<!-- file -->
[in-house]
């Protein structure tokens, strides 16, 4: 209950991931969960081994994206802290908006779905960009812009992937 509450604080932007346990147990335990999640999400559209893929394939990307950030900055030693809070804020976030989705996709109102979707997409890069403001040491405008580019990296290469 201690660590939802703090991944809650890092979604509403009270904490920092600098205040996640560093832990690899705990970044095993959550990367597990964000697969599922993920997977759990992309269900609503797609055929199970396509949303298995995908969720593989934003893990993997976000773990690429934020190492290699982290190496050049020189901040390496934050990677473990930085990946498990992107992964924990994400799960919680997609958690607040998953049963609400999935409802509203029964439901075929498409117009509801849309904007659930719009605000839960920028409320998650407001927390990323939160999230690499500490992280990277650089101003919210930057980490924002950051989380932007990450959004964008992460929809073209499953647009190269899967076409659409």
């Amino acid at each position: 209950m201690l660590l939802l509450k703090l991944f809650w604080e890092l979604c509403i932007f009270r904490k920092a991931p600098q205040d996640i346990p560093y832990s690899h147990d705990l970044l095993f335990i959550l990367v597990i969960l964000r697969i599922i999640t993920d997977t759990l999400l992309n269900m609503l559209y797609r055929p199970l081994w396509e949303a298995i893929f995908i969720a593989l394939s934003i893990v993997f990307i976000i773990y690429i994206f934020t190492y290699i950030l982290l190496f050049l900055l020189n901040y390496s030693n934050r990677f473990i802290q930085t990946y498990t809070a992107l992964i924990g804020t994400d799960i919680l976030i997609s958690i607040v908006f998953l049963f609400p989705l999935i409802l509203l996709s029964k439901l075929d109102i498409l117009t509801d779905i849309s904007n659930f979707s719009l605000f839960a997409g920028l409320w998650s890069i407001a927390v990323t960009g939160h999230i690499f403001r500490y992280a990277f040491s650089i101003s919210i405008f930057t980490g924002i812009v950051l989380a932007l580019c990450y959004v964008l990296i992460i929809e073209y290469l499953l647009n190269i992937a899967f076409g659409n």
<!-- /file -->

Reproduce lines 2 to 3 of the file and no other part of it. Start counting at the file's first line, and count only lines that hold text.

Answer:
């Protein structure tokens, strides 16, 4: 209950991931969960081994994206802290908006779905960009812009992937 509450604080932007346990147990335990999640999400559209893929394939990307950030900055030693809070804020976030989705996709109102979707997409890069403001040491405008580019990296290469 201690660590939802703090991944809650890092979604509403009270904490920092600098205040996640560093832990690899705990970044095993959550990367597990964000697969599922993920997977759990992309269900609503797609055929199970396509949303298995995908969720593989934003893990993997976000773990690429934020190492290699982290190496050049020189901040390496934050990677473990930085990946498990992107992964924990994400799960919680997609958690607040998953049963609400999935409802509203029964439901075929498409117009509801849309904007659930719009605000839960920028409320998650407001927390990323939160999230690499500490992280990277650089101003919210930057980490924002950051989380932007990450959004964008992460929809073209499953647009190269899967076409659409």
């Amino acid at each position: 209950m201690l660590l939802l509450k703090l991944f809650w604080e890092l979604c509403i932007f009270r904490k920092a991931p600098q205040d996640i346990p560093y832990s690899h147990d705990l970044l095993f335990i959550l990367v597990i969960l964000r697969i599922i999640t993920d997977t759990l999400l992309n269900m609503l559209y797609r055929p199970l081994w396509e949303a298995i893929f995908i969720a593989l394939s934003i893990v993997f990307i976000i773990y690429i994206f934020t190492y290699i950030l982290l190496f050049l900055l020189n901040y390496s030693n934050r990677f473990i802290q930085t990946y498990t809070a992107l992964i924990g804020t994400d799960i919680l976030i997609s958690i607040v908006f998953l049963f609400p989705l999935i409802l509203l996709s029964k439901l075929d109102i498409l117009t509801d779905i849309s904007n659930f979707s719009l605000f839960a997409g920028l409320w998650s890069i407001a927390v990323t960009g939160h999230i690499f403001r500490y992280a990277f040491s650089i101003s919210i405008f930057t980490g924002i812009v950051l989380a932007l580019c990450y959004v964008l990296i992460i929809e073209y290469l499953l647009n190269i992937a899967f076409g659409n």